ALLENTOWN, Pa. - In the 1940s Allentown played host to everybody from comic actor Ray Bolger to first lady Eleanor Roosevelt. Even Beat novelist Jack Kerouac in his classic book “On The Road” put one of his characters here in 1947. But it was the arrival of unexpected visitors that sparked the real excitement. So when word got out on an otherwise quiet Tuesday in 1948 that General of the Army Dwight David Eisenhower, former commander of United States military forces in Europe in World War II, had stopped at the Howard Johnson restaurant on Union Blvd. with his wife and mother-in-law, it sparked pandemonium in the press and excitement among those who were fortunate enough to get a view of the war hero.
World War II produced many significant American military figures. General Douglas MacArthur in the Pacific with his jaunty corn cob pipe pointed at a rakish angle was admired by many. General George Patton (Eisenhower was one of the few who could get away with calling him by his nickname Georgie), had the panache of a gallant soldier. And others liked the quiet steady presence of General George Marshall, whose Marshall Plan was reviving Europe as Secretary of State to then president Harry S. Truman.
But Eisenhower had the type of appeal that cut across all lines. He had lead the Allied armies to victory in Europe which marked him as a skilled soldier. But he had also shown himself to be a good planner and organizer. Eisenhower had a temper to be sure. But he was very careful not to let it show. Many years later in 1963 he confronted his briefly disobedient teenage grandson David Eisenhower with a look that stunned him. “Being on the receiving end of an electric shock administered by D.D.E. was not something easy to forget,” he recalled years later. But his grandfather quickly forgave him several hours later. “I give all my associates one second chance a year,” he said, flashing the famous grin. What the public remembered about Ike most was his easy grin. Here was a man American parents felt they could trust their sons with, someone who would not risk their lives recklessly. It was that same feeling that many of them shared when they entrusted him to guide their country as President of the United States.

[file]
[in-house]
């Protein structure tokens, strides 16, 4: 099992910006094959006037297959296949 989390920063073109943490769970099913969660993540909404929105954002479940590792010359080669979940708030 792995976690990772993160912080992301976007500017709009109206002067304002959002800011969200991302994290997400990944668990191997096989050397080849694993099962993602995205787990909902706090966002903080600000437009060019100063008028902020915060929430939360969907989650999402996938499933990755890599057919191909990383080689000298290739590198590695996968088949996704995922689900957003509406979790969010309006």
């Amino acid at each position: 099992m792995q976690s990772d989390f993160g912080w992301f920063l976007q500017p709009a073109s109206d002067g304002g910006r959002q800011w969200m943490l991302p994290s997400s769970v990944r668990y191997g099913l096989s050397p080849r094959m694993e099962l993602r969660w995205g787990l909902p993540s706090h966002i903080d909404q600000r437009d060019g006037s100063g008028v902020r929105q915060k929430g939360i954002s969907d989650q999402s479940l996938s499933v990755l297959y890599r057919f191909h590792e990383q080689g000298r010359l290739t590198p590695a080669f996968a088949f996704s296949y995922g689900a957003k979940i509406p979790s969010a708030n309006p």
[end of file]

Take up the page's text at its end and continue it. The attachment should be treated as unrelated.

Interestingly at least one of the things that made Eisenhower newsworthy in 1948 was that it was an election year. That February Ike had decided to leave the military and accepted the post of president of New York’s Columbia University. But the press refused to believe that such an attractive potential candidate for the Republican nomination would pass up what all the pundits were saying was an easy shot at the White House. The country was tired of government regulations and Truman’s ineptness. “To error is Truman,” was their unofficial slogan. It just so happened that Tuesday, April 6, 1948, the date of Eisenhower’s visit, was the date of the Republican primary in Wisconsin. Republican front runners Thomas E. Dewey and Harold Stassen had been blindsided by a sudden “boomlet” of support for MacArthur. This apparently turned all eyes to another popular general.